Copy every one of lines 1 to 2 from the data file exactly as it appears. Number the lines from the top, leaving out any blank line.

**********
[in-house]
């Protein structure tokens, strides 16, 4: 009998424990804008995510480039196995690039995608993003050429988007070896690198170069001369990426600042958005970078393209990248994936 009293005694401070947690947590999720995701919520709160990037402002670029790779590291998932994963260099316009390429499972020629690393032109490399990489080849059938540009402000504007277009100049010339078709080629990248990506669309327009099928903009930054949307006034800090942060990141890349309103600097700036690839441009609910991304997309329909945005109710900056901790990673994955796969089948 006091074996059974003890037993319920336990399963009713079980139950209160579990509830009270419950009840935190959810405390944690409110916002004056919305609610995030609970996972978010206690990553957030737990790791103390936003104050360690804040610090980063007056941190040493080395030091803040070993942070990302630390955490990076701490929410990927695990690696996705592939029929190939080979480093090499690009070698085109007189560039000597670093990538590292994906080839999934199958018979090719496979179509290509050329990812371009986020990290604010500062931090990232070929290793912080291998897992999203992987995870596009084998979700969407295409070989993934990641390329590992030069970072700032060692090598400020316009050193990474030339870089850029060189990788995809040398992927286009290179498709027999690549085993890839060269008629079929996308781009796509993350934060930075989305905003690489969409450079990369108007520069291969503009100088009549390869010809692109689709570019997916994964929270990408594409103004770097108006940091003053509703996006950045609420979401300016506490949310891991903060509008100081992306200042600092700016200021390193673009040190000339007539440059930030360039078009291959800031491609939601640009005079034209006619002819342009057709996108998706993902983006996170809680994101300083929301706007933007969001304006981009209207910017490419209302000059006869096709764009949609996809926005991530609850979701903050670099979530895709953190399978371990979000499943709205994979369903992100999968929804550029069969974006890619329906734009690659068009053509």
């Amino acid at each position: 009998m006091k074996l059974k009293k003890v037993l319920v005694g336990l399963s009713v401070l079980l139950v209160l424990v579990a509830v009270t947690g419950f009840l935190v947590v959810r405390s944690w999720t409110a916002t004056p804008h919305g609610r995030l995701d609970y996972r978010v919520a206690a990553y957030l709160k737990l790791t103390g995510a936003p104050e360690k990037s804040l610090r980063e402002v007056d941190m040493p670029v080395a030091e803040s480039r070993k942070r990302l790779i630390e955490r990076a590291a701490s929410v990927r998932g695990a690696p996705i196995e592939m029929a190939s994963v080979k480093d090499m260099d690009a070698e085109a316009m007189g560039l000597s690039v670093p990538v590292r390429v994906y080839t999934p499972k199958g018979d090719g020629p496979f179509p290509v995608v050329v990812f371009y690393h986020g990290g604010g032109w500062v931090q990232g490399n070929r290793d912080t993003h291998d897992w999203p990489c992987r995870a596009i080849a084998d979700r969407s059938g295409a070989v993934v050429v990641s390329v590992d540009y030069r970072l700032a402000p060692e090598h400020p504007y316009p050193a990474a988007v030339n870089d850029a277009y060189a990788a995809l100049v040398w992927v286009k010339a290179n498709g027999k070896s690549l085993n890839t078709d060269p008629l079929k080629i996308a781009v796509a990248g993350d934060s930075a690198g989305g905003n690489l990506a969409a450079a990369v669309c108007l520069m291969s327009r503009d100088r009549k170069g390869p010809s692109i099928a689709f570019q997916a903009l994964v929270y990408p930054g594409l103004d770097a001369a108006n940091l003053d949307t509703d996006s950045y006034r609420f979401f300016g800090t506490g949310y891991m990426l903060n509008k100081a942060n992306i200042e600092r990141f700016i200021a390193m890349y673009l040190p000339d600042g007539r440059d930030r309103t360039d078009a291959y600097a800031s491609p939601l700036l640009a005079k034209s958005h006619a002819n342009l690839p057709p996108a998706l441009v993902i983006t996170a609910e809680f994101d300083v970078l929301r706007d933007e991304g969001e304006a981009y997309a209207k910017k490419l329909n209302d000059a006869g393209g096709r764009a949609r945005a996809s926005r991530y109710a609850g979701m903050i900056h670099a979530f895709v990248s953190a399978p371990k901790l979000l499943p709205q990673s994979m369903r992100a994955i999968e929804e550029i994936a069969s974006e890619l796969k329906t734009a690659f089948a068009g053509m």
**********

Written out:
[in-house]
């Protein structure tokens, strides 16, 4: 009998424990804008995510480039196995690039995608993003050429988007070896690198170069001369990426600042958005970078393209990248994936 009293005694401070947690947590999720995701919520709160990037402002670029790779590291998932994963260099316009390429499972020629690393032109490399990489080849059938540009402000504007277009100049010339078709080629990248990506669309327009099928903009930054949307006034800090942060990141890349309103600097700036690839441009609910991304997309329909945005109710900056901790990673994955796969089948 006091074996059974003890037993319920336990399963009713079980139950209160579990509830009270419950009840935190959810405390944690409110916002004056919305609610995030609970996972978010206690990553957030737990790791103390936003104050360690804040610090980063007056941190040493080395030091803040070993942070990302630390955490990076701490929410990927695990690696996705592939029929190939080979480093090499690009070698085109007189560039000597670093990538590292994906080839999934199958018979090719496979179509290509050329990812371009986020990290604010500062931090990232070929290793912080291998897992999203992987995870596009084998979700969407295409070989993934990641390329590992030069970072700032060692090598400020316009050193990474030339870089850029060189990788995809040398992927286009290179498709027999690549085993890839060269008629079929996308781009796509993350934060930075989305905003690489969409450079990369108007520069291969503009100088009549390869010809692109689709570019997916994964929270990408594409103004770097108006940091003053509703996006950045609420979401300016506490949310891991903060509008100081992306200042600092700016200021390193673009040190000339007539440059930030360039078009291959800031491609939601640009005079034209006619002819342009057709996108998706993902983006996170809680994101300083929301706007933007969001304006981009209207910017490419209302000059006869096709764009949609996809926005991530609850979701903050670099979530895709953190399978371990979000499943709205994979369903992100999968929804550029069969974006890619329906734009690659068009053509």